The Effects Of The Hurricane

Submitted By branamcohn
Words: 1701
Pages: 7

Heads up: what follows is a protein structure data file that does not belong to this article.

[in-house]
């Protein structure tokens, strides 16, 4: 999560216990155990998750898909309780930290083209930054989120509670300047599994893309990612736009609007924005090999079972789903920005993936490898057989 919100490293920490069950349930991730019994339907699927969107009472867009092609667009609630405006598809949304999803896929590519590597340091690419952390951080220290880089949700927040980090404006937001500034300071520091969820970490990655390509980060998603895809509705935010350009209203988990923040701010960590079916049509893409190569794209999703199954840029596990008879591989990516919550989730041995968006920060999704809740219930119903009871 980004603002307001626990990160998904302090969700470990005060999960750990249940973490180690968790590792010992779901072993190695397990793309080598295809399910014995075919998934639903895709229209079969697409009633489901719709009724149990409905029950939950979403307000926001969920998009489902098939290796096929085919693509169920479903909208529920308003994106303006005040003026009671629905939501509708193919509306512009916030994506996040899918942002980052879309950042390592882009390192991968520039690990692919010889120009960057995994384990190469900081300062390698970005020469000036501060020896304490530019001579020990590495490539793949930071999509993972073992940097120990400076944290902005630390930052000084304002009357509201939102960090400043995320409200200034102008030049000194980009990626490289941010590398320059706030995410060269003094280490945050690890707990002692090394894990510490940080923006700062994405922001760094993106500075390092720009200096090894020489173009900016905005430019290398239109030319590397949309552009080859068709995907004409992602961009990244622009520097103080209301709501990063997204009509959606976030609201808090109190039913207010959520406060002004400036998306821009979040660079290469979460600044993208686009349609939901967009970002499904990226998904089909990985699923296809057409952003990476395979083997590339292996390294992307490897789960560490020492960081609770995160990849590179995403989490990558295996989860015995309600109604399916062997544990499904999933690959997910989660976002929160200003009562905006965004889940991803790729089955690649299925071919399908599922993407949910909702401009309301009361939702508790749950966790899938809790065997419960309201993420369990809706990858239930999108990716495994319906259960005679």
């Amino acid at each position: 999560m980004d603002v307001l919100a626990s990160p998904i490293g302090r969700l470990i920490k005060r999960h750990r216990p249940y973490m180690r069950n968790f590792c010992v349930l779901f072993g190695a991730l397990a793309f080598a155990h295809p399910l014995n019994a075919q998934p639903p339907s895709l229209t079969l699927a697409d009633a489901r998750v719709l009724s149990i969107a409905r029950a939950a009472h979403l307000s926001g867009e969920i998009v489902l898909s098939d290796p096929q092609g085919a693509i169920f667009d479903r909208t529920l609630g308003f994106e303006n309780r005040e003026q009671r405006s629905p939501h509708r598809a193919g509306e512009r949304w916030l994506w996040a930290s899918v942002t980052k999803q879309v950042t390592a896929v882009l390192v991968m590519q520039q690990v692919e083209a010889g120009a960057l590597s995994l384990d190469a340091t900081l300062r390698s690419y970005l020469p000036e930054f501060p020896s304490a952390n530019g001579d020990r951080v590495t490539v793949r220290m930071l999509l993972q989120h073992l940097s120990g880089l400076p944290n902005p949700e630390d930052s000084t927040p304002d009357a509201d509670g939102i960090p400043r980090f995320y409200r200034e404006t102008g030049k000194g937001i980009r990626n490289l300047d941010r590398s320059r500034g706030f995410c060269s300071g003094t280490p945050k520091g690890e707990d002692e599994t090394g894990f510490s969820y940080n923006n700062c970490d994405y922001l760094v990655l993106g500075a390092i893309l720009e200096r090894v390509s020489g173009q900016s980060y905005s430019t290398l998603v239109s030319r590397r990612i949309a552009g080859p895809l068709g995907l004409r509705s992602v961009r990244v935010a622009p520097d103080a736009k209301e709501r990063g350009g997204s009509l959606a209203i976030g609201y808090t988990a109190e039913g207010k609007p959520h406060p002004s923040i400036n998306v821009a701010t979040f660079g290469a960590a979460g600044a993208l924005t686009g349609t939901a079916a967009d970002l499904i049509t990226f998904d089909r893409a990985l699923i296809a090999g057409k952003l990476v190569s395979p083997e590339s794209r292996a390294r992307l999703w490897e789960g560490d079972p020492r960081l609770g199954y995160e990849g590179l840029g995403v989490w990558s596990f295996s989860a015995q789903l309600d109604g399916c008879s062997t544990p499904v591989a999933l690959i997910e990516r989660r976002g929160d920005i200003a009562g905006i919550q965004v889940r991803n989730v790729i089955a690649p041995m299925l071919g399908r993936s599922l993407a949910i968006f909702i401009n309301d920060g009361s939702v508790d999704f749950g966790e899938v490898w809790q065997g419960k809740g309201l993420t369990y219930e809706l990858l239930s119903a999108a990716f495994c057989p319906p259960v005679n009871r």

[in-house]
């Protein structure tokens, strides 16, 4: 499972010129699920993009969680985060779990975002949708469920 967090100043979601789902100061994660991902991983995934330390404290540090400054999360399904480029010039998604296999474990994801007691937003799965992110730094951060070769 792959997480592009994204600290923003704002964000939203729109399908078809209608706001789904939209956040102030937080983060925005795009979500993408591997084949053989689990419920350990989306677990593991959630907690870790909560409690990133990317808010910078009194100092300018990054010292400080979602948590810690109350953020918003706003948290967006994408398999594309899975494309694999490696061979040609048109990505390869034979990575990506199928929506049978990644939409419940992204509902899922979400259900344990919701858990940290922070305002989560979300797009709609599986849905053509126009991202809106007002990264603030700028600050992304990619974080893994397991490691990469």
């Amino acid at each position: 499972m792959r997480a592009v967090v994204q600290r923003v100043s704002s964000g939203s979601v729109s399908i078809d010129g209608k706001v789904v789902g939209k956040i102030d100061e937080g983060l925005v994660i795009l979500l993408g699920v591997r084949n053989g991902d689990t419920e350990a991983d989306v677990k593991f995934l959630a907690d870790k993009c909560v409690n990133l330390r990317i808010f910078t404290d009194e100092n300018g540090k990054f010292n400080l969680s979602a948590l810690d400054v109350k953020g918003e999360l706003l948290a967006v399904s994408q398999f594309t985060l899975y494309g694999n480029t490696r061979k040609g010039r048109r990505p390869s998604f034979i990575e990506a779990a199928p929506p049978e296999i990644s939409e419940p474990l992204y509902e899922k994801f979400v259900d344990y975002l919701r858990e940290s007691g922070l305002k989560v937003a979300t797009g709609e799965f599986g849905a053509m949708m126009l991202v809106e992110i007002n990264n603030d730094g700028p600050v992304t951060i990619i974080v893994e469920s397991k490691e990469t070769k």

Every year there is a season that any coastal state must be weary of, Hurricane season. Although, everyone knows when the hurricane season begins and the possible catastrophes that lie with-in, year in and year out we turn a blind-eye to our preparation efforts for mega storms. The different media outlets offer no help to the public with their biased reports offering a lackadaisical approach to the seasons. Several Florida and national media outlets portrayed a blasé attitude towards the upcoming forecasts and greatly reduced the preparedness of the general population of Florida. Analyzing period newspaper articles from pre-storm to post-storm is crucial to understanding the progression of the reactions from the editors and reporters who wrote them. The downplaying the severity of the 1992 hurricane season could not only have contributed to the calamity brought to Florida by Hurricane Andrew but helped shaped the future of Florida’s vigilance when preparing for future natural disasters. Florida had not seen a severe hurricane season for 27 years prior to 1992. Despite this fact, as a major change to the prior years, the first hurricane of the 1992 Atlantic hurricane season was Andrew. Andrew originated from a tropical wave over the central Atlantic. Initially, a strong wind shear prevented much intensification, though increasingly favorable conditions allowed the system to become a tropical storm on August 17 and a minimal hurricane six days later. After turning westward, Andrew underwent rapid deepening, strengthening into a destructive Category 5 hurricane near the Bahamas on August 23. It briefly weakened to a Category 4 hurricane over the island nation, but regained Category 5 intensity on August 24 before making landfall on Elliott Key and later in Homestead. Several hours later, the hurricane emerged into the Gulf of Mexico at Category 4 strength as it curved northwestward. After weakening to a low-end Category 3 hurricane, Andrew moved ashore near Morgan City, Louisiana. After moving inland, Andrew weakened quickly and was downgraded to a tropical depression while crossing Mississippi on August 27. The next day, the storm merged with a frontal system over the southern Appalachian Mountains and Andrew had dissipated completely. One of the first articles of the hurricane season of 1992 was a Sun-Sentinel article published on August 6, 1992 labeled “Hurricane season to be a breeze”. It was written by Seth Borenstein well before the august 24th disaster, and clearly underlies a negligent approach to the upcoming season. The author did quote a professor in saying; he predicted more overall storms in the South Florida region but this hurricane season would not be anything more difficult to prepare for than the previous hurricane seasons, which were almost laughable. “William Gray, a Colorado State University professor of atmospheric sciences and who forecasts hurricane seasons, predicted fewer mega storms than normal this year. He said there should be four hurricanes and four named tropical storms”. This article portrayed a confident outlook upon the season to all readers, allowing them more comfort and less preparation efforts. “I’ve got a great deal of confidence in Bill Gray’s predictions”, said the State of Emergency Management Director Bob Nave. William Gray’s predictions were correct 7 of the last 8 hurricanes season up to 1992.,0,6013450.story. Up to this point in the hurricane season, which was more than half way complete, nothing had formed at all regarding tropical storms and the population, especially Florida’s population, was starting to think the end of the season was approaching with no storms to occur, and the newspaper articles addressing this situation were all downplaying the remaining season as well. Continuing the negligent approach to the season the Sun Sentinel published